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  • Help me understand RPE

    Dear Barbell Medicine Crew,

    I hope this is not seen as a stupid query (yes, Virginia, there are stupid questions), but I am just not getting how to apply the principles of RPE. I am thankful for any answer you provide, in full knowledge that I'm getting free service from coaches who deserve compensation (some day I may be able to afford your full services).

    I'll be forthright, and say I was skeptical of RPE, at first, because I thought it was too subjective. However, in the last 6 months my ability to progress on the lifts, primarily the squat, has kind of ground to a halt, and that has caused me to re-examine the approaches I have been taught in the last three years, since I have begun my strength training. All that is to say is that I think I am finally understanding what you guys are really saying in regard to volume, percentages, and intensity. All that said I still don't think I get RPE.

    First off, it may just be my ego, but I just can't seem to dial in the difference between 7,8, and 9's--they just seem too heavy, but then again it seems to calculate. Do you think that there is a tendency to overestimate the initial values of what you can actually lift? Is it just a misunderstanding of the post-novice training variables you are proposing? I feel like I need to grind it out, and I do it, but I found that when I was following your conditioning template, I had very little left for the remaining lifts, I still ground it out, but then the program became something different from what I thought it was going to be. I didn't expect it to be easy, but man, I was longing for 5x5's. This would be a second part of the question, but do subsequent competition or supplementary lifts have a relative value of fatigue that is applied to them (yes I read the template instructions--usually I think of myself as moderately smart, but, sometimes things just don't "click" right away)? If my first lift is a competition squat and my second lift is a paused squat do I have different 1RM values from which I gauge things?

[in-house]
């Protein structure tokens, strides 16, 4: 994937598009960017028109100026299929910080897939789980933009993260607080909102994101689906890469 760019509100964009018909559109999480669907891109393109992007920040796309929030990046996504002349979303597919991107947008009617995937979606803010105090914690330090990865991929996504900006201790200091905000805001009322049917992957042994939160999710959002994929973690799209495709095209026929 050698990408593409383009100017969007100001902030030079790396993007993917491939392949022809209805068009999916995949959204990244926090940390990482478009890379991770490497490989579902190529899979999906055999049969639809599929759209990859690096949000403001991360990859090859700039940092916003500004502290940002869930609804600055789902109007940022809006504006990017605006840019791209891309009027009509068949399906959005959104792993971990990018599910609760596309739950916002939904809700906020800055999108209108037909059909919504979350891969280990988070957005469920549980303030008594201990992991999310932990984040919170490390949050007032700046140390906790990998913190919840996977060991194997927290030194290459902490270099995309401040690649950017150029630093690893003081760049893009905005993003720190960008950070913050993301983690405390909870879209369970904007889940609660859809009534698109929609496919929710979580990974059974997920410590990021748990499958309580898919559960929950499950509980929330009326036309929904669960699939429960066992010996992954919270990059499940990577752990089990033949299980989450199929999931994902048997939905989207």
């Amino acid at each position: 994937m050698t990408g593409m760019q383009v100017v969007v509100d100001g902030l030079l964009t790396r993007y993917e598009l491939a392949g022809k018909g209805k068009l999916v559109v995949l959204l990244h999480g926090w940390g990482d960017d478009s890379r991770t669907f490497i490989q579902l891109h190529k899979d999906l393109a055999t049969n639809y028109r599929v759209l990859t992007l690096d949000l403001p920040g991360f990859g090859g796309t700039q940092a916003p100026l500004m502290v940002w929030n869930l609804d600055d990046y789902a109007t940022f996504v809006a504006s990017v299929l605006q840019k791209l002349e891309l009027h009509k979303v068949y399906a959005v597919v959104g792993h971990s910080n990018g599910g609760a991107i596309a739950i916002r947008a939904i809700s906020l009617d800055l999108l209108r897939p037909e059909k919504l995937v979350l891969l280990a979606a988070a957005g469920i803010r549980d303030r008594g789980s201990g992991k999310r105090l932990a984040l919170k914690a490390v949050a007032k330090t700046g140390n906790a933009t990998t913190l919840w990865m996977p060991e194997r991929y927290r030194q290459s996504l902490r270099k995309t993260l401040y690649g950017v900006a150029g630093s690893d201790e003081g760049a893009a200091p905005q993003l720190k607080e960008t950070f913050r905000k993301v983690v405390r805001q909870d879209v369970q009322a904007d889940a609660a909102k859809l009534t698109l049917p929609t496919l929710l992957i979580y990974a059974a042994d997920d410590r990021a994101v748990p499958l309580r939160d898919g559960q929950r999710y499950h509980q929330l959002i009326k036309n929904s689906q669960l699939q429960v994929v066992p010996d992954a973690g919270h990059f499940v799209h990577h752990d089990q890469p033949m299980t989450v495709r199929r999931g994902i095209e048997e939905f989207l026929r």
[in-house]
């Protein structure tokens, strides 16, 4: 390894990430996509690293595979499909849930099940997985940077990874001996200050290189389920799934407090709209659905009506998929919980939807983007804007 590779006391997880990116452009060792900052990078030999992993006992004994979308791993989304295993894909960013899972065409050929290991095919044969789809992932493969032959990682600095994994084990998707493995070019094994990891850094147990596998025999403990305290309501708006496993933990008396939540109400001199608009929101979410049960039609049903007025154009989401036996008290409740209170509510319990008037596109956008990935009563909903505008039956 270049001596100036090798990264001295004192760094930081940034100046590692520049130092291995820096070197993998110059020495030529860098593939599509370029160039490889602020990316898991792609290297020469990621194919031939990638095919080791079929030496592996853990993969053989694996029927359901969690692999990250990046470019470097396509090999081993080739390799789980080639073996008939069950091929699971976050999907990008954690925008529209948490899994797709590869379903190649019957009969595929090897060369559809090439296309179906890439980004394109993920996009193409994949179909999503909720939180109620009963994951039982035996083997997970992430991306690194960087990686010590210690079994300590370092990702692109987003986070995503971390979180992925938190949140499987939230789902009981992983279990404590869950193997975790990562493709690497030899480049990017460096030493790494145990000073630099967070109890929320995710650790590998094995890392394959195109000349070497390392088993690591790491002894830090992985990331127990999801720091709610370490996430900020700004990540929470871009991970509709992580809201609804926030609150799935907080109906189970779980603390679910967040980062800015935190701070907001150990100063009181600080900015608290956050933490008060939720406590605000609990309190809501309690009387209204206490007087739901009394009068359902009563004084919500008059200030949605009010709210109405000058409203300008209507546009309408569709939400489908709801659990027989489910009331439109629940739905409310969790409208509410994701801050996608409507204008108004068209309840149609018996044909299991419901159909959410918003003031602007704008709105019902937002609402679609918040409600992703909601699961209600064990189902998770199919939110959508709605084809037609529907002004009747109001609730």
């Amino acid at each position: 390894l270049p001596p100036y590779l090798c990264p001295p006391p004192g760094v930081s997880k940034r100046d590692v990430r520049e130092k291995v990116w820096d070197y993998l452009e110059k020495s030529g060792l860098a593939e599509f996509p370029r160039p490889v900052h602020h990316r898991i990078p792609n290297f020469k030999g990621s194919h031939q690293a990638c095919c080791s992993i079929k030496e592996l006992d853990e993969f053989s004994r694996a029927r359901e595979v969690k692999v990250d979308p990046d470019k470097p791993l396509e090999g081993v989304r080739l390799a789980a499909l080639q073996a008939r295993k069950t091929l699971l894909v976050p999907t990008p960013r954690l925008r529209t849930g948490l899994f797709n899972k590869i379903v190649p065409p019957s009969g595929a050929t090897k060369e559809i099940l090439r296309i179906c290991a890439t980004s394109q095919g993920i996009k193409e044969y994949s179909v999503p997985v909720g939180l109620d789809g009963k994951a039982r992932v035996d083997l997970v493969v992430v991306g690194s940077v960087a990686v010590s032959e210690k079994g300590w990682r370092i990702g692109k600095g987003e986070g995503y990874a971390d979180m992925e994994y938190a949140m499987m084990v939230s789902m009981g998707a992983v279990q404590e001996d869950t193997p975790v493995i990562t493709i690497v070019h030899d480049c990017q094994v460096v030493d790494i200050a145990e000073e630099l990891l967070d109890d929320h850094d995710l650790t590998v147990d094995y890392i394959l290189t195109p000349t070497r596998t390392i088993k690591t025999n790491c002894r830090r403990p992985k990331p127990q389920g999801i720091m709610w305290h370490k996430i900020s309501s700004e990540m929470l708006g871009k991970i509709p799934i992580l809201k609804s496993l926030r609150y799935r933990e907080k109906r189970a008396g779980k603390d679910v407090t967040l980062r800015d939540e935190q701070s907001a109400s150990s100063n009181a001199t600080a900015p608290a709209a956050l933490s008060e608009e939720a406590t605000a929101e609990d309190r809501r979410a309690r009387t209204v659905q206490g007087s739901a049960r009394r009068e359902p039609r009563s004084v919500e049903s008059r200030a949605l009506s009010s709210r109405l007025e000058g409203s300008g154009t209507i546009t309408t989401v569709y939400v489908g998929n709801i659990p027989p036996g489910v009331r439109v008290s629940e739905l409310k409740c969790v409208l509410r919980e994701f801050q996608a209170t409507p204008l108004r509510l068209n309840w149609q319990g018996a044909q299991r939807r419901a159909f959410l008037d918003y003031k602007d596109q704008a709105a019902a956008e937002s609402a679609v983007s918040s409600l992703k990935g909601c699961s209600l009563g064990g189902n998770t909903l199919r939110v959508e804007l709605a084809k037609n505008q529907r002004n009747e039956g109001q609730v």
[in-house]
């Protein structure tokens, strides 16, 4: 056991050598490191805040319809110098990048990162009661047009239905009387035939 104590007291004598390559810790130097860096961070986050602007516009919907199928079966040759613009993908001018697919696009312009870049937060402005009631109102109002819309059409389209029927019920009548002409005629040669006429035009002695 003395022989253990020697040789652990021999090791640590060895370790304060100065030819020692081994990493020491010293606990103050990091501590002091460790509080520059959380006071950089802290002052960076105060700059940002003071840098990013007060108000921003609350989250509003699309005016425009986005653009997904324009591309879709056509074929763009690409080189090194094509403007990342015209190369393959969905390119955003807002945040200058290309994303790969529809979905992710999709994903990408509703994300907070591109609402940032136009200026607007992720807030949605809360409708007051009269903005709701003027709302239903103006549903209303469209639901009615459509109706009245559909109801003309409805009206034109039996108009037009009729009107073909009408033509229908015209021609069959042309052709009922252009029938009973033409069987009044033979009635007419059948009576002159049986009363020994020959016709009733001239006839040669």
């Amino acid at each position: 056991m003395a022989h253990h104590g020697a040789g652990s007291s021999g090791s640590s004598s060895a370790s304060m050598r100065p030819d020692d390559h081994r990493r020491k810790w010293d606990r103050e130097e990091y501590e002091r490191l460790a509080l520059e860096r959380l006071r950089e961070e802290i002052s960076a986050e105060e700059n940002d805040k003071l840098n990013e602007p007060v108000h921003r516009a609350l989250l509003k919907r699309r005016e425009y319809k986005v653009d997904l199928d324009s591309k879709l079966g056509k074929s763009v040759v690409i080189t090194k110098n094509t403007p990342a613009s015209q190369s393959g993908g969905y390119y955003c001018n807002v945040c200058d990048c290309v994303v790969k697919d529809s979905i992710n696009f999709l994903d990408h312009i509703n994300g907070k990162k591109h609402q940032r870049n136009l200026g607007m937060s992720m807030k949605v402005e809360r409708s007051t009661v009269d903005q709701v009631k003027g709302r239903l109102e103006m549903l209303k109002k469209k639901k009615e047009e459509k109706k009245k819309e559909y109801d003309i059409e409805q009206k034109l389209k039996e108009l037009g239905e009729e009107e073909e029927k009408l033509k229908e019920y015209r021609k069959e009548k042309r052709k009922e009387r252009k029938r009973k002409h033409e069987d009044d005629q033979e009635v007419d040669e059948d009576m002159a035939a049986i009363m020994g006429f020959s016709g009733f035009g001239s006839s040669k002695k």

Secondly, how subjective is RPE?
    • Can it be true that while I think something is an 8 or 9, you would view it, as a coach, and say, based on all of the data you see, that it is a 6 or 7?
    • I know that there are a lot of things that could effect RPE percentages/values, but barring the flu and an ischemia, how much fluctuation and variance is acceptable?

    I know that there are more questions, but maybe you could devote a podcast to the principles of RPE and how you go about, ahem, moving out of the novice phase of understanding and apply it. (I don't think you've dedicated a full podcast to it, have you?)

    Again, I truly appreciate all your work, information, and effort that you give us. Please forgive any wrong assumptions or inadequately formulated questions? I'm an IT guy, not a physician.
    slhuckstead
    Junior Member
    Last edited by slhuckstead; 04-18-2018, 07:08 PM.

  • #2
    Hey Slhuckstead,

    Thanks for your comments and thoughtful post. I will respond in order of your questions:

    Q: Do you think that there is a tendency to overestimate the initial values of what you can actually lift?